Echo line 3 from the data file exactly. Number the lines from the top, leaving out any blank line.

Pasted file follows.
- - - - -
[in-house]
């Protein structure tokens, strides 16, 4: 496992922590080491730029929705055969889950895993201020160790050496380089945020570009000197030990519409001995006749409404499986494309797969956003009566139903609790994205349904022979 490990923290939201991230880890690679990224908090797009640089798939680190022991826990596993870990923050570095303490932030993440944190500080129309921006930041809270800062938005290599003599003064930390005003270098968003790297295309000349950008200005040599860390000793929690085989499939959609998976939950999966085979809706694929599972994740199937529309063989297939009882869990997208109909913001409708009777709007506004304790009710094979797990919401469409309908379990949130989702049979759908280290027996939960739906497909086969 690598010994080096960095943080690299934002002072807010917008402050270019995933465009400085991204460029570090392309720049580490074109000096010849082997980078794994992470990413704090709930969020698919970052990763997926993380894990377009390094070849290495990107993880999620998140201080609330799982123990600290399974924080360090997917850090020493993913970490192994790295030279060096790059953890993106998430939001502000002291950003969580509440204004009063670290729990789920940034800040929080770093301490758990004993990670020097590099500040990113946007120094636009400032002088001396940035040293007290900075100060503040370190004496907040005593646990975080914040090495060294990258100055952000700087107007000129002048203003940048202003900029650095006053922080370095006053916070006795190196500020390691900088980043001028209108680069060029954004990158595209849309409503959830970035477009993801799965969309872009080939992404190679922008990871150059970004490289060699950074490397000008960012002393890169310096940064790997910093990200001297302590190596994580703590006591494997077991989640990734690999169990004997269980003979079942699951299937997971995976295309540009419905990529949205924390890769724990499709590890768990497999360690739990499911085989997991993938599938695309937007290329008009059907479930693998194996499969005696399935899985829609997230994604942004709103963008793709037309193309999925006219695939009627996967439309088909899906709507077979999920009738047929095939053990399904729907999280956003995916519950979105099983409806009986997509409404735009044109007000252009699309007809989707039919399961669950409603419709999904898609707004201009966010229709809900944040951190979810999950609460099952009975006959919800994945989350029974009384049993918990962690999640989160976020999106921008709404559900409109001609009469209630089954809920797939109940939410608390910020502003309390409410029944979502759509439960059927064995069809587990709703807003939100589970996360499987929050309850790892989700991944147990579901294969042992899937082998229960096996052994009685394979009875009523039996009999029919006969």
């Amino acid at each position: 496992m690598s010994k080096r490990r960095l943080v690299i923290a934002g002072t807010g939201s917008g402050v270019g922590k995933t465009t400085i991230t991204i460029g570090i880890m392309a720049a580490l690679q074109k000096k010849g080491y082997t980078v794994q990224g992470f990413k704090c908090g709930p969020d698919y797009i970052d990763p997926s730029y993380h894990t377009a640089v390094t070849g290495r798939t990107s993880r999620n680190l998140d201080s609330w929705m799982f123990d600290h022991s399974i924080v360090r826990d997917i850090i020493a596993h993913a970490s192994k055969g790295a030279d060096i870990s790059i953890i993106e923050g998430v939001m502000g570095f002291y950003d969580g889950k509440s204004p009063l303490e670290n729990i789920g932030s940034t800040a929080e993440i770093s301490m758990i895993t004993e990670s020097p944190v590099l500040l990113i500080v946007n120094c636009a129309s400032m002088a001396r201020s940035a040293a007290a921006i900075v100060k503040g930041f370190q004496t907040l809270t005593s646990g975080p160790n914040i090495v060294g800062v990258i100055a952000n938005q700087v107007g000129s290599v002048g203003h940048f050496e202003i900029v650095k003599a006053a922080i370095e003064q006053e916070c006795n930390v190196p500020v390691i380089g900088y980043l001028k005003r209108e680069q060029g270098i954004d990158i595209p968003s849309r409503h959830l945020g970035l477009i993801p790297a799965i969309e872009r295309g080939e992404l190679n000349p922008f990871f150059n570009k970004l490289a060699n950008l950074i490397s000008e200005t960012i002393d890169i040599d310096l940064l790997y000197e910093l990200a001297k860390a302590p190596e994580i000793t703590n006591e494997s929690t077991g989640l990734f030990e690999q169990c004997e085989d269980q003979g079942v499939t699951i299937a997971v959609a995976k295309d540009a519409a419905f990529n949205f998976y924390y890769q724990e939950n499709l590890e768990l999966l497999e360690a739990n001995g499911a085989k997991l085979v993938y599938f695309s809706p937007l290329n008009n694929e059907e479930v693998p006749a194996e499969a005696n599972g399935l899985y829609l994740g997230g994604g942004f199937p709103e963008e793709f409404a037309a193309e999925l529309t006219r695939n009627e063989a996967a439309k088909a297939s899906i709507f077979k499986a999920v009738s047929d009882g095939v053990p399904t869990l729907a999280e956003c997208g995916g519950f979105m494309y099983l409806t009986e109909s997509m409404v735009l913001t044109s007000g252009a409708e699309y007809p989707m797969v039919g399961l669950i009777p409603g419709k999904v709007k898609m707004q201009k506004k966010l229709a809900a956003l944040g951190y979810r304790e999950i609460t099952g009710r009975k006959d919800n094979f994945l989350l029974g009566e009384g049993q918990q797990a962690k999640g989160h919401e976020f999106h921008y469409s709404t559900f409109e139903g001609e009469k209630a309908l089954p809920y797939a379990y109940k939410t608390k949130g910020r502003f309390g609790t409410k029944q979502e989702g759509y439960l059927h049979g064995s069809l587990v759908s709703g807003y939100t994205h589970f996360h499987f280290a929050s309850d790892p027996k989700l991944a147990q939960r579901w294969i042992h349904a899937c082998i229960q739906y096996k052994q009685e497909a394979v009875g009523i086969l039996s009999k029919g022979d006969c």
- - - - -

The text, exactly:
């Amino acid at each position: 496992m690598s010994k080096r490990r960095l943080v690299i923290a934002g002072t807010g939201s917008g402050v270019g922590k995933t465009t400085i991230t991204i460029g570090i880890m392309a720049a580490l690679q074109k000096k010849g080491y082997t980078v794994q990224g992470f990413k704090c908090g709930p969020d698919y797009i970052d990763p997926s730029y993380h894990t377009a640089v390094t070849g290495r798939t990107s993880r999620n680190l998140d201080s609330w929705m799982f123990d600290h022991s399974i924080v360090r826990d997917i850090i020493a596993h993913a970490s192994k055969g790295a030279d060096i870990s790059i953890i993106e923050g998430v939001m502000g570095f002291y950003d969580g889950k509440s204004p009063l303490e670290n729990i789920g932030s940034t800040a929080e993440i770093s301490m758990i895993t004993e990670s020097p944190v590099l500040l990113i500080v946007n120094c636009a129309s400032m002088a001396r201020s940035a040293a007290a921006i900075v100060k503040g930041f370190q004496t907040l809270t005593s646990g975080p160790n914040i090495v060294g800062v990258i100055a952000n938005q700087v107007g000129s290599v002048g203003h940048f050496e202003i900029v650095k003599a006053a922080i370095e003064q006053e916070c006795n930390v190196p500020v390691i380089g900088y980043l001028k005003r209108e680069q060029g270098i954004d990158i595209p968003s849309r409503h959830l945020g970035l477009i993801p790297a799965i969309e872009r295309g080939e992404l190679n000349p922008f990871f150059n570009k970004l490289a060699n950008l950074i490397s000008e200005t960012i002393d890169i040599d310096l940064l790997y000197e910093l990200a001297k860390a302590p190596e994580i000793t703590n006591e494997s929690t077991g989640l990734f030990e690999q169990c004997e085989d269980q003979g079942v499939t699951i299937a997971v959609a995976k295309d540009a519409a419905f990529n949205f998976y924390y890769q724990e939950n499709l590890e768990l999966l497999e360690a739990n001995g499911a085989k997991l085979v993938y599938f695309s809706p937007l290329n008009n694929e059907e479930v693998p006749a194996e499969a005696n599972g399935l899985y829609l994740g997230g994604g942004f199937p709103e963008e793709f409404a037309a193309e999925l529309t006219r695939n009627e063989a996967a439309k088909a297939s899906i709507f077979k499986a999920v009738s047929d009882g095939v053990p399904t869990l729907a999280e956003c997208g995916g519950f979105m494309y099983l409806t009986e109909s997509m409404v735009l913001t044109s007000g252009a409708e699309y007809p989707m797969v039919g399961l669950i009777p409603g419709k999904v709007k898609m707004q201009k506004k966010l229709a809900a956003l944040g951190y979810r304790e999950i609460t099952g009710r009975k006959d919800n094979f994945l989350l029974g009566e009384g049993q918990q797990a962690k999640g989160h919401e976020f999106h921008y469409s709404t559900f409109e139903g001609e009469k209630a309908l089954p809920y797939a379990y109940k939410t608390k949130g910020r502003f309390g609790t409410k029944q979502e989702g759509y439960l059927h049979g064995s069809l587990v759908s709703g807003y939100t994205h589970f996360h499987f280290a929050s309850d790892p027996k989700l991944a147990q939960r579901w294969i042992h349904a899937c082998i229960q739906y096996k052994q009685e497909a394979v009875g009523i086969l039996s009999k029919g022979d006969c």